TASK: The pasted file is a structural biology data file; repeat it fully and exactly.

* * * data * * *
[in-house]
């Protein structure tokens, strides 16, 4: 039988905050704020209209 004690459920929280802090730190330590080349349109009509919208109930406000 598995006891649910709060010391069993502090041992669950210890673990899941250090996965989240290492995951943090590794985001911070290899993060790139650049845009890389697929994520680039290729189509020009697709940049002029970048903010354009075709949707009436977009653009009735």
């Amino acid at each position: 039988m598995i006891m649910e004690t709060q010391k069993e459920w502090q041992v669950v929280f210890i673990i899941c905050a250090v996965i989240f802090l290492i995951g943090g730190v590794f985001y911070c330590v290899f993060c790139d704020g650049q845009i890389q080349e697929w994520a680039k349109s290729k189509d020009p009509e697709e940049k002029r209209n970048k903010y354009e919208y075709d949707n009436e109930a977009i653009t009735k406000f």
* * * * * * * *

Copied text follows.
[in-house]
């Protein structure tokens, strides 16, 4: 039988905050704020209209 004690459920929280802090730190330590080349349109009509919208109930406000 598995006891649910709060010391069993502090041992669950210890673990899941250090996965989240290492995951943090590794985001911070290899993060790139650049845009890389697929994520680039290729189509020009697709940049002029970048903010354009075709949707009436977009653009009735």
């Amino acid at each position: 039988m598995i006891m649910e004690t709060q010391k069993e459920w502090q041992v669950v929280f210890i673990i899941c905050a250090v996965i989240f802090l290492i995951g943090g730190v590794f985001y911070c330590v290899f993060c790139d704020g650049q845009i890389q080349e697929w994520a680039k349109s290729k189509d020009p009509e697709e940049k002029r209209n970048k903010y354009e919208y075709d949707n009436e109930a977009i653009t009735k406000f």